Gaddafi Burning the House Down

By Shafiq Morton – Cape Town

My visit to Libya in the late 1990’s was as Kafka-esque as the life and times of its then Brother Leader, Colonel Muammar Gaddafi. It was in the era of the Lockerbie bombing sanctions, and getting to Libya was no camel ride.

I’d been invited to attend a media conference in a country that had no independent media, no opposition leader alive within its borders and no freedom of speech. But that was only the beginning.

Libyan airspace was closed, so we’d been forced to fly to Frankfurt. From there we had to catch a connecting flight to Malta, and from Malta we’d landed on a Tunisian airfield somewhere near the Libyan border. From Tunisia we would travel by bus to Tripoli.

In the early hours of the morning surly Tunisian customs officers confiscated the books of Dr Hassan al-Makki, a Sudanese scholar, who was a member of our delegation. As South Africans we were treated with deference, but it still took us hours to get through the border.

In 1997 Gaddafi had already been in power for more than 20 years. The Brother Leader, as he was known, was an omnipresent, if not sinister shadow. He’d always just appeared somewhere, or was about to arrive somewhere. Of course, we never saw him – except on television in a costume.

As guests we were lavished with Arab hospitality. My memories of Libya are of a warm and generous people. Libya, home of historic Carthage, is historically a small Berber nation to which Islam came in the 7th century and until the 19th century, had a thriving Arab Jewish community.

But in spite of the minders who followed our every move, I could clearly see that this nation of 6 million people had been bullied by the whims of a dictator; by a man whose eccentricities were no joke to those affected by them.

For after coming to power in 1969, after a coup led by a group of fellow officers, the 27 year-old Gaddafi had cemented his position as most dictators do, by currying favour with his family (from the desert town of Sabha), or by buying largesse with the oil money.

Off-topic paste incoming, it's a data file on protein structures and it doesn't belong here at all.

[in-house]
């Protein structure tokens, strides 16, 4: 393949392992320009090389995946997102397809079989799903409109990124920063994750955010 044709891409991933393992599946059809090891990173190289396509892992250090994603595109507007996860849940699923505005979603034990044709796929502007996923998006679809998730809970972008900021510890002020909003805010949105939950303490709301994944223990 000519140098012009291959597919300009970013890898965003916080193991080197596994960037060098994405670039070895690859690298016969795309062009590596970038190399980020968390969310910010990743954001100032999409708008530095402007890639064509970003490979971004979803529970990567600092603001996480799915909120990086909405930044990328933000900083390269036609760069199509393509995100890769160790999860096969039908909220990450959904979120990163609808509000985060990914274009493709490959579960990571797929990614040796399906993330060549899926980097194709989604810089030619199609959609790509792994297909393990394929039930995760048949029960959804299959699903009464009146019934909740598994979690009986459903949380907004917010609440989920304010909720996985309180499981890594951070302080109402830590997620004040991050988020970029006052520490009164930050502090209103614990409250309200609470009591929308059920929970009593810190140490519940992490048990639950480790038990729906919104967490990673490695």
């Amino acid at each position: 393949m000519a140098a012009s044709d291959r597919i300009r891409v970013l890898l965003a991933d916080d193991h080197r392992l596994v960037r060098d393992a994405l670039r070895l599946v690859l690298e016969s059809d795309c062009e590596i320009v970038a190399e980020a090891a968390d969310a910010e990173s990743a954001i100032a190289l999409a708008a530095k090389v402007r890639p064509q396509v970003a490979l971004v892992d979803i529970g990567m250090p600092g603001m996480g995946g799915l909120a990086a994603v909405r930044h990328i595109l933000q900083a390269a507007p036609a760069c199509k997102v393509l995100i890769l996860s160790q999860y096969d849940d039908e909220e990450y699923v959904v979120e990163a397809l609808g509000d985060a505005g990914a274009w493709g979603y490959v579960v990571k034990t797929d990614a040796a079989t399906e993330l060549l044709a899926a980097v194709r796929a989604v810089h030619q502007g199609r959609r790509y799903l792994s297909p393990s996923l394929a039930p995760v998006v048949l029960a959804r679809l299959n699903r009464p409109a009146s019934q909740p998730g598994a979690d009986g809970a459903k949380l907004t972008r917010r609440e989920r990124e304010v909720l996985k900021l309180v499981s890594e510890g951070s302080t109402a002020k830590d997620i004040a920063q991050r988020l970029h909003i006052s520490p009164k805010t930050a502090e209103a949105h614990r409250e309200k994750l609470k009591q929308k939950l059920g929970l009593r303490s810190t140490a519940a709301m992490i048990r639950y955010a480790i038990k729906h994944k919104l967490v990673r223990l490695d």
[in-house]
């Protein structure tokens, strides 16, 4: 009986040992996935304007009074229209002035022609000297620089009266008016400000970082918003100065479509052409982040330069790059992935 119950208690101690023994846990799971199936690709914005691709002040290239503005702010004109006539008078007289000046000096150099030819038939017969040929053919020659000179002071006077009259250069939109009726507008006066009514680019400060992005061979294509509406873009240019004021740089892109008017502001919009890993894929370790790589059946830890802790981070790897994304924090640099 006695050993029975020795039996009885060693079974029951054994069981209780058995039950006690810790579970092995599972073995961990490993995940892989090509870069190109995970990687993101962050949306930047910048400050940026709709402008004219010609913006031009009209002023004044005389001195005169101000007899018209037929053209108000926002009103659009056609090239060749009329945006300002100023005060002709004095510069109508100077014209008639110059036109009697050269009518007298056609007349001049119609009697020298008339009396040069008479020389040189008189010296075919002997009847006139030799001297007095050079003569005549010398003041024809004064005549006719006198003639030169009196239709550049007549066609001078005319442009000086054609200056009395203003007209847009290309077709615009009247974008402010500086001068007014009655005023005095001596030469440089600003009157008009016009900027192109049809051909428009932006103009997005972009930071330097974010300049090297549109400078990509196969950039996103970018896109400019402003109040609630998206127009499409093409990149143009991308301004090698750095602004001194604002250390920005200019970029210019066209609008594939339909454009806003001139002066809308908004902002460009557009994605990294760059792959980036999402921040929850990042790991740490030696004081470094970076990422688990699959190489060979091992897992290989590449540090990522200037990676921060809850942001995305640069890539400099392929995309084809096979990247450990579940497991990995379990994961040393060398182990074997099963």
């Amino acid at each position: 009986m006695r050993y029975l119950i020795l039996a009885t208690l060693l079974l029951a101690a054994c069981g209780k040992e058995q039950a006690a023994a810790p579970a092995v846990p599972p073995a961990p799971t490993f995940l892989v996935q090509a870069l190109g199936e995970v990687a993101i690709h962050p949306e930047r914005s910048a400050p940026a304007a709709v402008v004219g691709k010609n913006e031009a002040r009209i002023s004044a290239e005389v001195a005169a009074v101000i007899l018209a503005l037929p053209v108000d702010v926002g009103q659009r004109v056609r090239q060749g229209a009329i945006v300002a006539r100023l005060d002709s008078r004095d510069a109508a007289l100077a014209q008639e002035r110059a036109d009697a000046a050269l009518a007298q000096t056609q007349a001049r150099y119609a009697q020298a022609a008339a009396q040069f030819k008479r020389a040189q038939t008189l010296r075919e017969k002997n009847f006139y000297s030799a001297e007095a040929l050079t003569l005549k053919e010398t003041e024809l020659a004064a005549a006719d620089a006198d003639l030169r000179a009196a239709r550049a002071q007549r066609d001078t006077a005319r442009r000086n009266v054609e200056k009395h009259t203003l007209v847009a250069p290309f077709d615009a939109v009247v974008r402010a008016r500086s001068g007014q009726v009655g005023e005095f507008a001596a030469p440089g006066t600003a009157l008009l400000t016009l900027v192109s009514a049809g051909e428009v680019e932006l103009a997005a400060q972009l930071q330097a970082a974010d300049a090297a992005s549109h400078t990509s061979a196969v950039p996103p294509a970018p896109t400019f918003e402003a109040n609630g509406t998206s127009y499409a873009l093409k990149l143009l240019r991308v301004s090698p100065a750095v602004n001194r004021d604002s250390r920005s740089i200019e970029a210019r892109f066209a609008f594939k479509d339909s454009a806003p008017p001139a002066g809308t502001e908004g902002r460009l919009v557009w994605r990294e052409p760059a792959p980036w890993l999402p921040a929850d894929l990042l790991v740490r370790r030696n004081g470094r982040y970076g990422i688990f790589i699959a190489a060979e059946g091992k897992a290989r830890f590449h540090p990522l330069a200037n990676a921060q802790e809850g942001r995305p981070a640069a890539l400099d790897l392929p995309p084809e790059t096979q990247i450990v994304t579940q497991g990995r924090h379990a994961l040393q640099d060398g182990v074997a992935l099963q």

Like Gamal Nasser of Egypt, the Libyan officers had been fired up by pan-Arab nationalism. Their toppling of the dissolute, ineffective and corrupt King Idris, who had plundered the oil revenues at the expense of his poverty-stricken subjects, was generally supported by the population.

In his early years Gaddafi did flirt with Nasserite Arab nationalism, but it was a failure. After that he turned towards the concept of a United African States, something never taken seriously by any African leader, or the African Union, of which Libya was chairman in 2009.

While in Libya I was given a copy of his famous “Green Book”, and another one entitled “The Third Universal Theory”, both a curious mix of Islam and Socialism.

Its downfall – apart from trying to square off Islam into a round hole – was that it deemed political parties, and hence opposition to the regime, as a hindrance to society. To question the Libyan Revolution was regarded an act of treason.

One of Gaddafi’s many public personas (and there were indeed many) was of a revolutionary imam concerned for the wellbeing of Muslim society. Although he had no religious credentials, he would lead his people in prayer, and address gatherings in places such as Nigeria with Sani Abacha.